>On Sun, 13 Aug 2000 00:31:48 -0400 Yoshie Furuhashi
><furuhashi.1 at osu.edu> wrote:
> > Butler (wrongly) doesn't think that gender can be abolished. Her philosophy
>Yes and no. First, I don't think gender will ever be abolished. Can it be
>abolished? Well, sure, it isn't *impossible* but it certainly won't happen
>drawing on the social resources we have thus far. I supsect gender will never
>go away... and Dennis gave some pretty good examples of why it won't.
In that case, there's nothing much left to discuss productively on this subject here. We disagree on the political goal with regard to gender oppression, so there's no point in discussing if Butler's theory is conservative when judged by our respective goals. Needless to say, we arrive at different conclusions, since our goals are different.
***** ...Germany is home to the first major Marxist party in the world, the Social Democratic Party (SPD), founded in 1875. The party rejected Marxism in the late 1950s but remained socialist. Yet as early as 1976, Social Democratic chancellor Helmut Schmidt was arguing that the interests of workers required expanding profits. "The profits of enterprises today," he declared, "are the investments of tomorrow, and the investments of tomorrow are the employment of the day after."... (at <http://wwics.si.edu/WQ/WQSELECT/EXCEPT.HTM> -- a website Carl Remick posted a couple of days ago) *****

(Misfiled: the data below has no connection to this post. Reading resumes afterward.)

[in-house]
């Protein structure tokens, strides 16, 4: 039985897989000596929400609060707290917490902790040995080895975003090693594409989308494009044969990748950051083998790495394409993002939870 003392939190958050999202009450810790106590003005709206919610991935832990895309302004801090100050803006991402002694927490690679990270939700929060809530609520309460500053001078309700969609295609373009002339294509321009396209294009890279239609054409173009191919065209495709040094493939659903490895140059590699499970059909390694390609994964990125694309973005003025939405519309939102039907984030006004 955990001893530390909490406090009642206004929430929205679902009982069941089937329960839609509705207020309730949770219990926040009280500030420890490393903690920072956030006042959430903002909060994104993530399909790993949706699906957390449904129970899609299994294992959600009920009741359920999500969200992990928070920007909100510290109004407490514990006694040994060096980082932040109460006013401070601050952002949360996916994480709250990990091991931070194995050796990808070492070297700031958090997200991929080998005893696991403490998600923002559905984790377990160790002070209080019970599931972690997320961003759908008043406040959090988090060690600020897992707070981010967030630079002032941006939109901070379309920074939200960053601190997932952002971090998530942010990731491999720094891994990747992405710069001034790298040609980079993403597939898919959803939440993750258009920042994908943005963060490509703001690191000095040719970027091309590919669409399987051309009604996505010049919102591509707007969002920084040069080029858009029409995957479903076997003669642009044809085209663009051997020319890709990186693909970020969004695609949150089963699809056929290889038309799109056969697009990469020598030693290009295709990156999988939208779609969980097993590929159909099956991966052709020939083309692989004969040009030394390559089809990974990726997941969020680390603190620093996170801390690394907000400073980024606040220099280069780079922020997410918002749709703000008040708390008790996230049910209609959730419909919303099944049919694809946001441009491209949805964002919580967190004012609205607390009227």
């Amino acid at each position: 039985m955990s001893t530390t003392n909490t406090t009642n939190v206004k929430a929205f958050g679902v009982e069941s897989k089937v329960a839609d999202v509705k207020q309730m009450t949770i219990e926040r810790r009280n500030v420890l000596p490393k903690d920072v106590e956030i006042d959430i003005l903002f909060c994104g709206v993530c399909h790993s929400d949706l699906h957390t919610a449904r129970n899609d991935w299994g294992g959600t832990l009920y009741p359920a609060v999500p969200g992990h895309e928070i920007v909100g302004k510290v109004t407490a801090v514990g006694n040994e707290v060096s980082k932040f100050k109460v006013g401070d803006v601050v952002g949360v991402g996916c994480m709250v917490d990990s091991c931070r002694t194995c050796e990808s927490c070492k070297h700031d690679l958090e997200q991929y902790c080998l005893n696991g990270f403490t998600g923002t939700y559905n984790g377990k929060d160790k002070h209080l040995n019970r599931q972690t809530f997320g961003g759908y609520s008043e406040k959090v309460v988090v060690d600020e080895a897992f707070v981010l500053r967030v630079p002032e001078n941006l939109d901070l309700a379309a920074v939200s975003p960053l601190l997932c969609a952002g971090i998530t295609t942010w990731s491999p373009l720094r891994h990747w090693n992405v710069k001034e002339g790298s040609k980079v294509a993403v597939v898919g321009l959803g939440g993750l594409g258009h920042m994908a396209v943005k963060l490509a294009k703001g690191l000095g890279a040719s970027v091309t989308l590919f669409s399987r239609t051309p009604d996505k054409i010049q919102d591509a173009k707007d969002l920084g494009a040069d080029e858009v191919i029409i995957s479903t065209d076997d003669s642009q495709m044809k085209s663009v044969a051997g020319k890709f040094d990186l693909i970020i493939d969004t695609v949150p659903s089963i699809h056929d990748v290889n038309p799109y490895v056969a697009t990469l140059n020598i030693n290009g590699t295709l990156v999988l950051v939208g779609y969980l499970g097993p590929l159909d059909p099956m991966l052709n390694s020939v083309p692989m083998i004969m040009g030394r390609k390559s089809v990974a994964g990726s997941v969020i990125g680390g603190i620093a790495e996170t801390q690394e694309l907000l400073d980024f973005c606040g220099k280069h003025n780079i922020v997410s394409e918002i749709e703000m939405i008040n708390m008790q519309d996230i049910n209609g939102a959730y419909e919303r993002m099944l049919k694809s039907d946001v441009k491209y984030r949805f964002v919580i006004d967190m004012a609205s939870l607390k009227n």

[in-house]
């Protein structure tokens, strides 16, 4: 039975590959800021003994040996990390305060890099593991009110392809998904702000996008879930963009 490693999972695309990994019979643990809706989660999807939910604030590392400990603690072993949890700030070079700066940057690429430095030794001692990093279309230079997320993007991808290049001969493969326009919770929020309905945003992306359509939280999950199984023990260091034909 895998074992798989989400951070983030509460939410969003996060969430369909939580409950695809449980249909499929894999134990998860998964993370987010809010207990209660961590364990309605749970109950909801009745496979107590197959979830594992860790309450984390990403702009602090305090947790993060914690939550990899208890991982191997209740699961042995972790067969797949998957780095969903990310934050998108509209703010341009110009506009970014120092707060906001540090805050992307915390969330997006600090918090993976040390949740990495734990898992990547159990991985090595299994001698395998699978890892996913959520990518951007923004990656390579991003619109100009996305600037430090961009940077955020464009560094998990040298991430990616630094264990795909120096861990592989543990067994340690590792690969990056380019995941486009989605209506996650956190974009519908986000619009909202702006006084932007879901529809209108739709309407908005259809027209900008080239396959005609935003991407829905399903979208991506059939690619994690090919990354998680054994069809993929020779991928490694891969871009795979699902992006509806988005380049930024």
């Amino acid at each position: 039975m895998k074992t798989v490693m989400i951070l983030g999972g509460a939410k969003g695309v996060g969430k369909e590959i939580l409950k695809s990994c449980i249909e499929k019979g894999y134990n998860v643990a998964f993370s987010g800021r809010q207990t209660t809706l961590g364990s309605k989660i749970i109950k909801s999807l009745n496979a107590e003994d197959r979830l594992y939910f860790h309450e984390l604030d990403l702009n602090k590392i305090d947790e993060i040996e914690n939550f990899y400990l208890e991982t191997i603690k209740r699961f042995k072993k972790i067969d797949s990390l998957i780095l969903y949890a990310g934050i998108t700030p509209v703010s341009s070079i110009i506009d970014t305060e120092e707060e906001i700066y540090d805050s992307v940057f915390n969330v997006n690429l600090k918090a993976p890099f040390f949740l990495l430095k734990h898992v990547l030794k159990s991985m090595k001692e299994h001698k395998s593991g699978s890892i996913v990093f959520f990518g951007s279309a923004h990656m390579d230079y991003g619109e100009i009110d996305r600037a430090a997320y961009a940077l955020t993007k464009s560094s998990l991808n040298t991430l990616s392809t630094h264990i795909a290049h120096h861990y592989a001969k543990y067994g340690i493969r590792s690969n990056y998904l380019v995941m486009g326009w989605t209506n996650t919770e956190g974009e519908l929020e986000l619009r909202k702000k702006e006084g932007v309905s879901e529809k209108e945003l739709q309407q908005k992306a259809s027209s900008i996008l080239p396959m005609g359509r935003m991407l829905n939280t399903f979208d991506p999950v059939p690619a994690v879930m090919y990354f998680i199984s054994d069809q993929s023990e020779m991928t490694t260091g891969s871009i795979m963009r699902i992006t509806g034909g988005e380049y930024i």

Once you rule out the eventual abolition of capitalism as a political possibility (be it through revolutionary or evolutionary socialism), it's almost a matter of logic that you end up with Helmut Schmidt's argument, sooner or later. What makes sense (with regard to what reforms to be struggled for, what coalitions to be made, what means to be used, etc.) when you are socialist doesn't make sense at all when you are not. The same goes for whether or not the eventual abolition of gender oppression (and hence gender) is regarded as a political possibility.